Weekend SkyWatcher’s Forecast: February 5-7, 2010

Greetings, fellow SkyWatchers! If you’re not about to get buried under a blanket of snow, then why not spend some time out under blanket of stars with this weekend’s stellar project? This four star adventure is sure to warm you up. Need more? Then I’ll show you were to look for a comet and a “snow ball” of stars! Of course, we’ve got plenty to learn about the history and mystery of what we’re looking at, so whenever you’re ready? I’ll see you in the backyard…

Friday, February 5, 2010 – On this date in 1963, Maarten Schmidt measured the first quasar redshift, and in 1974, Mariner 10 took the first close-up images of Venus. This date in 1971 was also important for two men named Shepard and Mitchell, whose Apollo 14 module had just touched down in the Fra Mauro highlands. At 14:54 UTC, Alan Shepard stepped onto the surface and said, ‘‘It’s been a long way, but we’re here.’’

If you think these two Apollo astronauts traveled a long way, then let’s take a look at some stars that have been at if for a couple of million years! Near the heart of the Orion Nebula, two massive binary stars were involved in a head-on collision, exchanging stars. Iota Orionis became a new binary system, but two ‘‘runaways’’ left the scene of the accident at a speed of 200 kilometers per second. Tonight we’ll look at these two challenging stars – one to the north and one to the south.

North is AE Aurigae (RA 05 16 18 Dec +34 18 44). Its two-letter designation shows AE is a variable star, and it flirts with unaided visibility between magnitudes 5 and 6. On a dark night, you can usually spot AE hanging out on the northwestern perimeter of a spangle of stars about two finger-widths east of Iota Aurigae. With a distance of 1,450 light-years, it’s not surprising that its faint, but AE would be a full magnitude brighter if it wasn’t in a dust cloud! AE Aurigae is a hot star, and its simple spectrum and rapid movement against the interstellar medium make it ideal for studying these primal gases. Examined with a telescope at low magnification, you can enjoy the illumination created by the ‘‘Flaming Star’’!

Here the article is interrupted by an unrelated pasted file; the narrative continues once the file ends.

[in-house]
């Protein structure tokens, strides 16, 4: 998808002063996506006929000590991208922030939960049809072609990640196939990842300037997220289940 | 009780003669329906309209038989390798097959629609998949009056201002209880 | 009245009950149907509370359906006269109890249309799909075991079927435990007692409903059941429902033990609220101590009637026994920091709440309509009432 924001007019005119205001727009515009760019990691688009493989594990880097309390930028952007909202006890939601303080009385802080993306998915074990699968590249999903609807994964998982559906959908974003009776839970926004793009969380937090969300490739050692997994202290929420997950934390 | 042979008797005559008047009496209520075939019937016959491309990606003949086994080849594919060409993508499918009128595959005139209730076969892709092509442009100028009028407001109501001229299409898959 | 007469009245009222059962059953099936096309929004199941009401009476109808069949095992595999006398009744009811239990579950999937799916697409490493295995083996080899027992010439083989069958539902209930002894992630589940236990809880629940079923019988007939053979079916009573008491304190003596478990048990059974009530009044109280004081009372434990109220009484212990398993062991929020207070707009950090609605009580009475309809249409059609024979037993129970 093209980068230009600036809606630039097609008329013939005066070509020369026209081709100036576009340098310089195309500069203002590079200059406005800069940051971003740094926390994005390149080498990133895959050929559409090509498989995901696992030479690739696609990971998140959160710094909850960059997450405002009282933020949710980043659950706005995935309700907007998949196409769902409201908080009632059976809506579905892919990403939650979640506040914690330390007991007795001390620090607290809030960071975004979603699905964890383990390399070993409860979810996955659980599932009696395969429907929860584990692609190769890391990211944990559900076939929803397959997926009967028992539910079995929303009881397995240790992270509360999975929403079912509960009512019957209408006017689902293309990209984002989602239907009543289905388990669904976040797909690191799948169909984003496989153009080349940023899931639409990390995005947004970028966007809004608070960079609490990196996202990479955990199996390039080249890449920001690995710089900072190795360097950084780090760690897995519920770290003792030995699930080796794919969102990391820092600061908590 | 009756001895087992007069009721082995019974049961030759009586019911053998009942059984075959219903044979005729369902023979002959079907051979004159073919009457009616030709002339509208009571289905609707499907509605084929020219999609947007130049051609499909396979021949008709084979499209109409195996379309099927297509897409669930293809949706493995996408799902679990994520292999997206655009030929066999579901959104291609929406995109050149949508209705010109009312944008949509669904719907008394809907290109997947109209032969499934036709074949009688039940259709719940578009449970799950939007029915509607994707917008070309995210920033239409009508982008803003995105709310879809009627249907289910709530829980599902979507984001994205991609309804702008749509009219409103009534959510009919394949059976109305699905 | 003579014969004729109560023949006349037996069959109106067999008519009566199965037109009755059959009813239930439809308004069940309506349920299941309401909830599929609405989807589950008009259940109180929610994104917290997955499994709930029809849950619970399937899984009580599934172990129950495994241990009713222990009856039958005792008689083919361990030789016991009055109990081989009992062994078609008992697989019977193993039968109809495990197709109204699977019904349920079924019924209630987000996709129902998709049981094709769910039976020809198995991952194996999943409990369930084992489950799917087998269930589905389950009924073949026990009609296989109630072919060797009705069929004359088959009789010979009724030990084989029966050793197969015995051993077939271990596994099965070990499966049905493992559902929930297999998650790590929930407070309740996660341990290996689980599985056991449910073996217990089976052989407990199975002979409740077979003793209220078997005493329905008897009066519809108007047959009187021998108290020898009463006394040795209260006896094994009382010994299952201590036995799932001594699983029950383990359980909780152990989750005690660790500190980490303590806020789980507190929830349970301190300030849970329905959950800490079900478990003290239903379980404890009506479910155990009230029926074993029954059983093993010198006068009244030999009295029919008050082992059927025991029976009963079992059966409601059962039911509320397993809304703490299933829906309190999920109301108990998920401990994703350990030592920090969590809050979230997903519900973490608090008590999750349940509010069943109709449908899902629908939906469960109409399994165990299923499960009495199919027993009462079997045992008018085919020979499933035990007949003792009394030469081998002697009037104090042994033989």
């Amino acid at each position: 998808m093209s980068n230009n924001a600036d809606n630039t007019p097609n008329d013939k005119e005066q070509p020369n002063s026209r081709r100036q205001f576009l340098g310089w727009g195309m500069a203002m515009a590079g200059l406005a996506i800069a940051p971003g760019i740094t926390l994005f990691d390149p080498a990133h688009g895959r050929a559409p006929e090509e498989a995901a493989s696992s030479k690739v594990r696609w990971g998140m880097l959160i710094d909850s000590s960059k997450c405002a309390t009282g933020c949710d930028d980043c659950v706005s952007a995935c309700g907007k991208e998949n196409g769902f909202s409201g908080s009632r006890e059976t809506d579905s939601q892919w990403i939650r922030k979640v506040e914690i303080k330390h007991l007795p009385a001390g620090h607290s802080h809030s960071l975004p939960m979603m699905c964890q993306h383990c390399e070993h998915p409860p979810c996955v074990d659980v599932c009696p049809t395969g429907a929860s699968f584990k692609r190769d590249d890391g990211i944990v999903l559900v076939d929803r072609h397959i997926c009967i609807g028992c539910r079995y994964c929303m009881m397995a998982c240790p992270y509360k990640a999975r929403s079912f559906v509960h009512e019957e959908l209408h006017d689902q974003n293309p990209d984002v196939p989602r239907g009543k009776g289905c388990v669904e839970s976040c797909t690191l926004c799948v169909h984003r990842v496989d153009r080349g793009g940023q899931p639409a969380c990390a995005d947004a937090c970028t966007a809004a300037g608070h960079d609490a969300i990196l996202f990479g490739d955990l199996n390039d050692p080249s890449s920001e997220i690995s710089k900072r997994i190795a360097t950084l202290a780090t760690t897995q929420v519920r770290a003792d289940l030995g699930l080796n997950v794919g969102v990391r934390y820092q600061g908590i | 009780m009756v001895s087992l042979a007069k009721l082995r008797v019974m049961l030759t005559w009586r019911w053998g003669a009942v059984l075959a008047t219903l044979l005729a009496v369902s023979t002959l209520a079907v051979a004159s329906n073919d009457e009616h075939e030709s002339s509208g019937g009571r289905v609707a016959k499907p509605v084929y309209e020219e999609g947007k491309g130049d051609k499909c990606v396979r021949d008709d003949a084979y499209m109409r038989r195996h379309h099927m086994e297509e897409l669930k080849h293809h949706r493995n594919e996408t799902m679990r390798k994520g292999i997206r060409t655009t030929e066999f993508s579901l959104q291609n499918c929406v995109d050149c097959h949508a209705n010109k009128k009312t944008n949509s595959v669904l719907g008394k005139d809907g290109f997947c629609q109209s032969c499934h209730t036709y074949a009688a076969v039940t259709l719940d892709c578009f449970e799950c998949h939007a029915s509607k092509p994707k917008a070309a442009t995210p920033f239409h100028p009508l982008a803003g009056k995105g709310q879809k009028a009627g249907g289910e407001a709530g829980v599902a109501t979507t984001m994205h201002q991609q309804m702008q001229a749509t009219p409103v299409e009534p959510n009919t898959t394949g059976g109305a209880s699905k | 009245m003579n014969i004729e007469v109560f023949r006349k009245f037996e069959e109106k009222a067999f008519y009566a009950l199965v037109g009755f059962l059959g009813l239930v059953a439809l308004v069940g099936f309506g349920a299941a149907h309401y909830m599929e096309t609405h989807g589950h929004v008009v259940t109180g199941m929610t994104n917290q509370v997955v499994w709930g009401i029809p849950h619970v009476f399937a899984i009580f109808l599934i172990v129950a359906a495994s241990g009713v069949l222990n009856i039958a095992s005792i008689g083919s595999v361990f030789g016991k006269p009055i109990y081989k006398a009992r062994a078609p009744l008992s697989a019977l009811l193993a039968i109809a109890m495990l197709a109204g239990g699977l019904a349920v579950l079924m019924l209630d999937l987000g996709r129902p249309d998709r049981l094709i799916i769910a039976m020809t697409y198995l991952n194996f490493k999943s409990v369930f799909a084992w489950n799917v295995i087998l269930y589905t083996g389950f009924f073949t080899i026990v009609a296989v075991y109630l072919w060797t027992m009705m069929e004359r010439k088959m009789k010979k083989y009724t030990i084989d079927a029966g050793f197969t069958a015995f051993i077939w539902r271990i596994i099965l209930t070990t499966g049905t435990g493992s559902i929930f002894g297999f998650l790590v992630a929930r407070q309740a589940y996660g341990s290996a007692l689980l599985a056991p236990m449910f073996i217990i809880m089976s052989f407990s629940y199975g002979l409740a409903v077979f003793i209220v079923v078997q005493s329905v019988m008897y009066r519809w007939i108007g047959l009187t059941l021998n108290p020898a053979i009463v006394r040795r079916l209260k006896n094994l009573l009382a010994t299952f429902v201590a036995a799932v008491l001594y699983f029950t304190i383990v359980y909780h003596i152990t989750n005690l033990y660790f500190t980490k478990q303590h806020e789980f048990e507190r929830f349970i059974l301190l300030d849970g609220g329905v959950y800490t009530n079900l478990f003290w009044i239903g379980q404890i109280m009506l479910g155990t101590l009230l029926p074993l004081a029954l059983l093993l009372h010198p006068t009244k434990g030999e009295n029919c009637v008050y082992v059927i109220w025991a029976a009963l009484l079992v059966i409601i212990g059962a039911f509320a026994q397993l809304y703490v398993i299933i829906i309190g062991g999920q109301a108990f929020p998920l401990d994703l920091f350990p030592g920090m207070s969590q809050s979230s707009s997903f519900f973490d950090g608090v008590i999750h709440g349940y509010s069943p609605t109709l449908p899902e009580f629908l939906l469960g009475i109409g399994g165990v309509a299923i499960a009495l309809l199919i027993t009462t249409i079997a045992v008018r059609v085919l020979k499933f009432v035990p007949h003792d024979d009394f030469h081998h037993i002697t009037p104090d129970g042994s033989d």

To the south is our runaway collision victim Mu Columbae. Draw an imaginary line due south from the Orion Nebula past Lepus, and you’ll encounter dim Mu (RA 05 45 59 Dec -32 18 23) just northeast of Alpha Columbae. Cruising along at 117 kilometers per second, this white-hot star sheds about one-tenth of a millionth of its mass every year. Holding a steady magnitude 5, and now 1,300 light-years distant, Mu is one of the very few of its type easily seen by the unaided eye. What can’t be seen, however, is the signature left by the star in the warm interstellar medium. Like footprints in the sand, high-resolution spectrographs show the moving star left a trail in its wake!

Are you ready to take on a more challenging traveler? Then why not seek out 11.8 magnitude Comet Tritton! Now cruising through the constellation of Aries (RA 1h 53.5m Dec 17° 39′), this faint fuzzy won’t be the easiest of targets to spot – but then it wouldn’t be a challenge, would it? Comet 157P Tritton was discovered by Keith Tritton (U. K. Schmidt Telescope Unit, Coonabarabran) on a deep IIIa-J exposure made with the 122-cm Schmidt telescope on February 11, 1978. Now, almost 32 years later to the date, it’s back again on its every 6.33 year journey around our Sun. Although it won’t reach perihelion until February 20, its original estimated return brightness was only expected to reach magnitude 16 and now it is far exceeding expectations. Don’t expect to see a flaming ball exhibiting a tail because that’s not going to happen… but congratulate yourself if you spot a diffuse, round area about the size of a small planetary nebula!

Saturday, February 6, 2010 – This date marks the 1991 fiery return of the Soviet space station Salyut 7. Launched in 1982, electrical and maneuvering problems plagued the mission, but cosmonauts were able to stay onboard for as long as 8 months before returning. Abandoned in 1986, equipment and supplies were transferred to the orbiting Mir. If you’d like to spot a space station, why not use a great tool like Heavens Above to let you know when and where to look for the ISS!

Tonight, our traveling project concludes at the tip of Orion’s sword – Iota Orionis – the third player in our ‘‘runaway’’ drama (RA 05 35 25 Dec -05 54 35).